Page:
Friday, October 10, 2014
The White Desert, Western Desert: Vanilla Ice and Peppermint Drops
The landscape of the White Desert can whet the appetite. Here, in one of the natural wonders of Egypt’s natural heritage, you constantly find yourself comparing the weird chalk formations to types of food. Of course, this could be triggered by wishful thinking: a camper’s diet can be tedious, and one can’t expect to come across a restaurant when it’s time for a break.
Yet, you hardly miss the pit stops. Traveling across the desert is not just a case of getting from one oasis to another—there are many distractions in between. No less can be expected in the Egyptian Western Desert, part of the eastern Sahara and an area with intricate land formations but that became arid less than 5,000 years ago.
The White Desert lies in the Western Desert between the oases of Bahariya and Farafra. Before the advent of regular motorised transport, the 185-kilometre journey from Bahariya to Farafra took four days by camel or donkey, with water wells at al-Haiz, a day’s journey from Bahariya, and again at Ain al-Wadi, a day away from Farafra. Modernisation came late: the road to Farafra was not paved until the 1970s.
The small oases that lie between the two larger ones still use electricity powered by generators, and they still have no telephone lines—a service already outstripped by satellite. The area is now a national protectorate, and can be explored with a guide by camel or a four-wheeler as long as one adheres to the regulations of the Egyptian environment agency.
To reach the White Desert from Bahariya you must first pass through the Black Desert, so named after the sprinkling of basalt pebbles scattered over the surface like burnt breadcrumbs. The gateway to the White Desert is the Crystal Mountain, an obligatory stop for tourists. A small, natural arch in the rock and the glittering calcified crystal walls make it a perfect place to pose for photos. The Crystal Mountain is what geologists call an exhumed cave, a limestone cave—once complete with stalagmites and stalactites—that has been thrust upwards by tectonic movement and, with time, has lost its roof due to erosion.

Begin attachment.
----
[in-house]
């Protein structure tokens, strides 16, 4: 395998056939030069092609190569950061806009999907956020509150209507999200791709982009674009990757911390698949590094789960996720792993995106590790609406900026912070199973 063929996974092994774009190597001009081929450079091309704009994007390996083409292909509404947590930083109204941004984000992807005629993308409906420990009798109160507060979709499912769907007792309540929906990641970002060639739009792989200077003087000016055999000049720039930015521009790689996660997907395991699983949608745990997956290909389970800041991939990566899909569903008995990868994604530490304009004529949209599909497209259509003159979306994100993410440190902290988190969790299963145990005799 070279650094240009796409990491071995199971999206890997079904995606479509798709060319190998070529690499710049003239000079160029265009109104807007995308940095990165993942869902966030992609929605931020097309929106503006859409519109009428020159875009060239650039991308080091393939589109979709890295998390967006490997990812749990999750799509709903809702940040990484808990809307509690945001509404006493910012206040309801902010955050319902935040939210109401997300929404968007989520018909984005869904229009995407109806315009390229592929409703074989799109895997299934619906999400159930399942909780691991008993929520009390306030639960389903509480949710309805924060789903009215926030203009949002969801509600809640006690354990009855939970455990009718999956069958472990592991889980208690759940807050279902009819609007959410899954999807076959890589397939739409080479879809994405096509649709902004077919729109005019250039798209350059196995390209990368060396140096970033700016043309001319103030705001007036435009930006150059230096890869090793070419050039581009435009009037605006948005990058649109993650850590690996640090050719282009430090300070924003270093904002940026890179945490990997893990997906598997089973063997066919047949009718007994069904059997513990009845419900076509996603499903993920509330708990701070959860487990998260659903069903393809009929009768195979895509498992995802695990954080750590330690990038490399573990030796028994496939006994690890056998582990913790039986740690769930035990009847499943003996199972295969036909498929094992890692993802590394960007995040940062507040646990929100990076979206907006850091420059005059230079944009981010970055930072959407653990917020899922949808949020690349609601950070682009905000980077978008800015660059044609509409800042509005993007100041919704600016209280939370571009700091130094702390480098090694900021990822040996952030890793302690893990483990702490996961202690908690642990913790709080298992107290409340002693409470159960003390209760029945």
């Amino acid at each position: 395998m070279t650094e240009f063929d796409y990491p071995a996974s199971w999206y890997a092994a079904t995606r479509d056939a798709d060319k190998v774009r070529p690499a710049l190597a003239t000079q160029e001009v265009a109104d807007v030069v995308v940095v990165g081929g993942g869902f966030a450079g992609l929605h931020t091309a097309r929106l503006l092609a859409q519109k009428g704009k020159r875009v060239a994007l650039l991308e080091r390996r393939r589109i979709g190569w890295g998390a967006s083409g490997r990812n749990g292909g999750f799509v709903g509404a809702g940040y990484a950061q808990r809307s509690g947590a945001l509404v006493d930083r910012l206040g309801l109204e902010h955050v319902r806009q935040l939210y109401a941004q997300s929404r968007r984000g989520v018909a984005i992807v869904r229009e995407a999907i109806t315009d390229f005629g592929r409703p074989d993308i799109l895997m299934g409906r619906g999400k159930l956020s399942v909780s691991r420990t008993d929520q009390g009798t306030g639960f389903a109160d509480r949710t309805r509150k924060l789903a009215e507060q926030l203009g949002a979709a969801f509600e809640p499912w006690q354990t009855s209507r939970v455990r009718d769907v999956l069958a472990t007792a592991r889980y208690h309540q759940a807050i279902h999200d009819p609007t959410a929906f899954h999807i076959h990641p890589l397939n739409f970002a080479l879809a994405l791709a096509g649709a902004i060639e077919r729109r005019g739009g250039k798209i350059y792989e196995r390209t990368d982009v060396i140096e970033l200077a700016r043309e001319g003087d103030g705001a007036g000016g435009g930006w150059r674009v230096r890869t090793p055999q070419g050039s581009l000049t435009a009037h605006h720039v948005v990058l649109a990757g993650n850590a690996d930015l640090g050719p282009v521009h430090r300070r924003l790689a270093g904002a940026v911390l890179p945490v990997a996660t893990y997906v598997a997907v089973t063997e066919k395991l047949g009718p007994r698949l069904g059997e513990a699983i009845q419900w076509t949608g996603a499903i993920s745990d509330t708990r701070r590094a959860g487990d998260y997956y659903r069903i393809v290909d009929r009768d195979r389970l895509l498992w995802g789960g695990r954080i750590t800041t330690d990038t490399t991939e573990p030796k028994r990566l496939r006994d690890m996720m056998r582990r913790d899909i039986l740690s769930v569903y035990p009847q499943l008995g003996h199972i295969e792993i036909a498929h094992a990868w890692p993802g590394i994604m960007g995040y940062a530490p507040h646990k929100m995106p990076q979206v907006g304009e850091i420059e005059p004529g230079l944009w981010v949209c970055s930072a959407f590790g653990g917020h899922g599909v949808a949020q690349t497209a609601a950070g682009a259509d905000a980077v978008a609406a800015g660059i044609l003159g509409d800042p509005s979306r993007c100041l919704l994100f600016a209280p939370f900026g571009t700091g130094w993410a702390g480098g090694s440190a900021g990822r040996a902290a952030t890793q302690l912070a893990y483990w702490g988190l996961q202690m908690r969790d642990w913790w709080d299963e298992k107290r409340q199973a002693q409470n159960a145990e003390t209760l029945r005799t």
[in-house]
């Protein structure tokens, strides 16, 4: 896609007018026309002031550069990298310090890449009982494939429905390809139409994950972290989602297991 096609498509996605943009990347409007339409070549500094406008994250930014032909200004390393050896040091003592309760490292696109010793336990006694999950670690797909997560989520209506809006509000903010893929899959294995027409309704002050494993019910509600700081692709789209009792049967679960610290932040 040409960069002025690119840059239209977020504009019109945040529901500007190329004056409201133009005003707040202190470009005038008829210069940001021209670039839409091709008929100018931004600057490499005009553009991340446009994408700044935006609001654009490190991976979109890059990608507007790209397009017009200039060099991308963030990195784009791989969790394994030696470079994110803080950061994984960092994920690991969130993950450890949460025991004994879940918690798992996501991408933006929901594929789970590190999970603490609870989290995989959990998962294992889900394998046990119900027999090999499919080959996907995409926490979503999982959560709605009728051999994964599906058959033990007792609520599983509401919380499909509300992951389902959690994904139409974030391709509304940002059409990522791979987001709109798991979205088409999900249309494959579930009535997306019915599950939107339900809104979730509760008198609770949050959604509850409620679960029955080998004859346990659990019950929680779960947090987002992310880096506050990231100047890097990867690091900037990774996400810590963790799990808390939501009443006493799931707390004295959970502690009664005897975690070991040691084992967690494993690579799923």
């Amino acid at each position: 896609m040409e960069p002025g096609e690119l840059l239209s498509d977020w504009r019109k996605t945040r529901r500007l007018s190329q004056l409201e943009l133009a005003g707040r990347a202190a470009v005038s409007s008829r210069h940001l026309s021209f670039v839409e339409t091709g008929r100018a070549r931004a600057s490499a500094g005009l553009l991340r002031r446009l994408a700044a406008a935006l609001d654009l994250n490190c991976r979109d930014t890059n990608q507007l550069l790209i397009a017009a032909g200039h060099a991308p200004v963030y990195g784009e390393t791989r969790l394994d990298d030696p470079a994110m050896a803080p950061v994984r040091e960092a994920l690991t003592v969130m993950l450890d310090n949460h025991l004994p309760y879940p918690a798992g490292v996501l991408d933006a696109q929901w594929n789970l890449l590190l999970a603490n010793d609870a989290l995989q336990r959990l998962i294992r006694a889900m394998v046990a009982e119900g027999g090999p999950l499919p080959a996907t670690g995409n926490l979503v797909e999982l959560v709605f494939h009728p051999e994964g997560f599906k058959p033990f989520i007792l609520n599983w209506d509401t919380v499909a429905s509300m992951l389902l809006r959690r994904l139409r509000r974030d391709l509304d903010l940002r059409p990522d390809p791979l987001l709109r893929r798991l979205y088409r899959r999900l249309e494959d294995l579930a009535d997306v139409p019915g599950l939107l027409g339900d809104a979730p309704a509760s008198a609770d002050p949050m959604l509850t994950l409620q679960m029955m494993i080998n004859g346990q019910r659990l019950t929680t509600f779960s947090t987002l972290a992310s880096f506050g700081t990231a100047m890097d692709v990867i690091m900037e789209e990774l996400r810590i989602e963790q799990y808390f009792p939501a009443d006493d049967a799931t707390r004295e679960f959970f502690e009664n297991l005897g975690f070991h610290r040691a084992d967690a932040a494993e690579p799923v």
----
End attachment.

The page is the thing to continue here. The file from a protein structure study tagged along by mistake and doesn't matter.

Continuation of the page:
Soon after the Crystal Mountain the black basalt droppings give way to sand-blown chalk formations which loom on either side of the road. Giant mushrooms appear: one or two have been defaced by those keen to add their names (and easily identifies the person who dropped the odd milk carton or banana skin at the scene), but on the whole this fantastic desert is as clean and pristine as it should be.
The shapes are formed of soft, pure white Cretaceous limestone or chalk created from remains of microscopic marine organisms that settled on the bed of the ancient Tethys Sea, the huge body of water that once covered much of North Africa, and of which the Mediterranean is the only remaining vestige. Wind erosion and wind-whipped sand have shaped the powdery chalk into the spectacular formations that form the White Desert. At certain locations, the chalk covering the flat desert floor gives the illusion of a fresh fall of snow. Within and among the chalk deposits are fragments of fossilised sea creatures and black iron nodules, some forming the clusters known locally as desert roses.
We stopped for a picnic lunch at the giant tamarisk that has stood for thousands of years on a sandy mound, and which is all that remains of a tree that used to be twice as large—its second trunk was destroyed a few years ago by a fire lit by careless campers. A host of tiny orange butterflies hovered among the branches, and we distinguished two species of small birds, one a wagtail and one a bunting type. They twittered anxiously—one small protective parent flew over our heads making threatening chirps and clearly believing it could drive us away. We watched a herd of about 20 free-range camels loping off at a distance.
The weathered chalk hills were dotted like Pavlova cakes, others like ice-cream cones or pools of vanilla icing. We threaded our way through a maze of peppermint drops until, just as the sun began to set, we came upon a corps de ballet in pink-tipped tutus waiting for the music to start. Here, on a wide bed of soft sand, we made camp. The full moon was already up: there was no need for candles or flashlights, and Muhammad, our driver, changed his Bedouin turban for an imaginary cook’s hat and started chopping onions in light as bright as day.
It stayed light for the whole night. Under the moon and stars we lay like a row of Roman mummies in our sleeping bags (to save space in the vehicle we had not brought tents), and I reached for my airline-freebie eye shades. Crystal mountains and chalk under a milky moon—one can sometimes have too much of the lighter side of life. Jenny Jobbins is the author of ‘The Silent Desert 1: Bahariya and Farafra’ with Farid Atiya, published by Farid Atiya Press.